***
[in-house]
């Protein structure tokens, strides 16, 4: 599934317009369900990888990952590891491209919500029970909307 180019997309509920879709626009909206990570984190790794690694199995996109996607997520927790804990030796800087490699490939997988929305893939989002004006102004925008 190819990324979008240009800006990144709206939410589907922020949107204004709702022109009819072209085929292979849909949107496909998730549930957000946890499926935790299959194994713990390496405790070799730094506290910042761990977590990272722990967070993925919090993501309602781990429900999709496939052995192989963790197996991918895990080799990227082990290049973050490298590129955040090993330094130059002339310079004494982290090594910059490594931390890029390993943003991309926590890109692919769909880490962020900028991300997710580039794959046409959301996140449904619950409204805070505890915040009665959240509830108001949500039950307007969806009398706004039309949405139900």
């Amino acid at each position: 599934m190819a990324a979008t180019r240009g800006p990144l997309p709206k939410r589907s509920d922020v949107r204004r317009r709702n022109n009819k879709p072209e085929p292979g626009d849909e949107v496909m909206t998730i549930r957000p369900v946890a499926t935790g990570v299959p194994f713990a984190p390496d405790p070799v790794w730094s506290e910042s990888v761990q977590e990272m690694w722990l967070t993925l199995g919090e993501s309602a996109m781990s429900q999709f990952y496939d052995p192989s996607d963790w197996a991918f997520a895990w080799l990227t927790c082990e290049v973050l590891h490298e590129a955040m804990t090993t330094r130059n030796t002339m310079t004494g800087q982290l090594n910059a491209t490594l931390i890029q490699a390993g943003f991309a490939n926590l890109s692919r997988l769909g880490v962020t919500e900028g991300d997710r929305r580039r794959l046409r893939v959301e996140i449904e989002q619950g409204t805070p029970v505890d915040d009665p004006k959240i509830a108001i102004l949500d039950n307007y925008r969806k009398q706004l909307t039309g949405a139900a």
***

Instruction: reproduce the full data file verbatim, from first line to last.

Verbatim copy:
[in-house]
């Protein structure tokens, strides 16, 4: 599934317009369900990888990952590891491209919500029970909307 180019997309509920879709626009909206990570984190790794690694199995996109996607997520927790804990030796800087490699490939997988929305893939989002004006102004925008 190819990324979008240009800006990144709206939410589907922020949107204004709702022109009819072209085929292979849909949107496909998730549930957000946890499926935790299959194994713990390496405790070799730094506290910042761990977590990272722990967070993925919090993501309602781990429900999709496939052995192989963790197996991918895990080799990227082990290049973050490298590129955040090993330094130059002339310079004494982290090594910059490594931390890029390993943003991309926590890109692919769909880490962020900028991300997710580039794959046409959301996140449904619950409204805070505890915040009665959240509830108001949500039950307007969806009398706004039309949405139900």
């Amino acid at each position: 599934m190819a990324a979008t180019r240009g800006p990144l997309p709206k939410r589907s509920d922020v949107r204004r317009r709702n022109n009819k879709p072209e085929p292979g626009d849909e949107v496909m909206t998730i549930r957000p369900v946890a499926t935790g990570v299959p194994f713990a984190p390496d405790p070799v790794w730094s506290e910042s990888v761990q977590e990272m690694w722990l967070t993925l199995g919090e993501s309602a996109m781990s429900q999709f990952y496939d052995p192989s996607d963790w197996a991918f997520a895990w080799l990227t927790c082990e290049v973050l590891h490298e590129a955040m804990t090993t330094r130059n030796t002339m310079t004494g800087q982290l090594n910059a491209t490594l931390i890029q490699a390993g943003f991309a490939n926590l890109s692919r997988l769909g880490v962020t919500e900028g991300d997710r929305r580039r794959l046409r893939v959301e996140i449904e989002q619950g409204t805070p029970v505890d915040d009665p004006k959240i509830a108001i102004l949500d039950n307007y925008r969806k009398q706004l909307t039309g949405a139900a």